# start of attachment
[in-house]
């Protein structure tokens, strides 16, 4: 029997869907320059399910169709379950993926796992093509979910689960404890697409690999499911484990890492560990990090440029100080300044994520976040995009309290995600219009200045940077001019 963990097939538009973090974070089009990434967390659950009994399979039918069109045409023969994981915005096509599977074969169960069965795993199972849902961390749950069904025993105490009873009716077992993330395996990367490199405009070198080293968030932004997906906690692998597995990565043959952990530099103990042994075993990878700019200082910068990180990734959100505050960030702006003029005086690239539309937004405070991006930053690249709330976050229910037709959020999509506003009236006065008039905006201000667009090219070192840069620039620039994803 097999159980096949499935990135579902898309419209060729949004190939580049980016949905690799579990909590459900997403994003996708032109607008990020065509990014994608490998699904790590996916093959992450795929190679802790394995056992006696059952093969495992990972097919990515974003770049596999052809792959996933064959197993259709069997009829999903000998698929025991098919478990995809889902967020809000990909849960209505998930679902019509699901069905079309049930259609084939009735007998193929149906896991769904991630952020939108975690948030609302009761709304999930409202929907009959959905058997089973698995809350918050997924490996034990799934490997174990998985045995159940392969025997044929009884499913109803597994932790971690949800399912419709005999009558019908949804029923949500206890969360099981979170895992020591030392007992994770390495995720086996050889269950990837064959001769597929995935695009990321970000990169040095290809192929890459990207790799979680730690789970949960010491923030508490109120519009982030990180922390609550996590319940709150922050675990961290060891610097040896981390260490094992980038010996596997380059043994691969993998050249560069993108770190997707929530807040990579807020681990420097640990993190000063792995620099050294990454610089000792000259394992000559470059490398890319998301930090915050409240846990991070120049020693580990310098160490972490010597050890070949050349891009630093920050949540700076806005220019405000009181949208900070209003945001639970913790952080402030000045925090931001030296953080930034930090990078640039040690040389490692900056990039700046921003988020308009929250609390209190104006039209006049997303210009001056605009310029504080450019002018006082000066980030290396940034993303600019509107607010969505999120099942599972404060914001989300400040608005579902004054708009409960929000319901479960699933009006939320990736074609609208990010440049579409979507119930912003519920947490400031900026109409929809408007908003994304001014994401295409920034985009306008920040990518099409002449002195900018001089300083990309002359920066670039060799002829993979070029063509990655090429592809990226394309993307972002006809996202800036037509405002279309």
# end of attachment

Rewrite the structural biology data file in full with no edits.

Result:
[in-house]
């Protein structure tokens, strides 16, 4: 029997869907320059399910169709379950993926796992093509979910689960404890697409690999499911484990890492560990990090440029100080300044994520976040995009309290995600219009200045940077001019 963990097939538009973090974070089009990434967390659950009994399979039918069109045409023969994981915005096509599977074969169960069965795993199972849902961390749950069904025993105490009873009716077992993330395996990367490199405009070198080293968030932004997906906690692998597995990565043959952990530099103990042994075993990878700019200082910068990180990734959100505050960030702006003029005086690239539309937004405070991006930053690249709330976050229910037709959020999509506003009236006065008039905006201000667009090219070192840069620039620039994803 097999159980096949499935990135579902898309419209060729949004190939580049980016949905690799579990909590459900997403994003996708032109607008990020065509990014994608490998699904790590996916093959992450795929190679802790394995056992006696059952093969495992990972097919990515974003770049596999052809792959996933064959197993259709069997009829999903000998698929025991098919478990995809889902967020809000990909849960209505998930679902019509699901069905079309049930259609084939009735007998193929149906896991769904991630952020939108975690948030609302009761709304999930409202929907009959959905058997089973698995809350918050997924490996034990799934490997174990998985045995159940392969025997044929009884499913109803597994932790971690949800399912419709005999009558019908949804029923949500206890969360099981979170895992020591030392007992994770390495995720086996050889269950990837064959001769597929995935695009990321970000990169040095290809192929890459990207790799979680730690789970949960010491923030508490109120519009982030990180922390609550996590319940709150922050675990961290060891610097040896981390260490094992980038010996596997380059043994691969993998050249560069993108770190997707929530807040990579807020681990420097640990993190000063792995620099050294990454610089000792000259394992000559470059490398890319998301930090915050409240846990991070120049020693580990310098160490972490010597050890070949050349891009630093920050949540700076806005220019405000009181949208900070209003945001639970913790952080402030000045925090931001030296953080930034930090990078640039040690040389490692900056990039700046921003988020308009929250609390209190104006039209006049997303210009001056605009310029504080450019002018006082000066980030290396940034993303600019509107607010969505999120099942599972404060914001989300400040608005579902004054708009409960929000319901479960699933009006939320990736074609609208990010440049579409979507119930912003519920947490400031900026109409929809408007908003994304001014994401295409920034985009306008920040990518099409002449002195900018001089300083990309002359920066670039060799002829993979070029063509990655090429592809990226394309993307972002006809996202800036037509405002279309």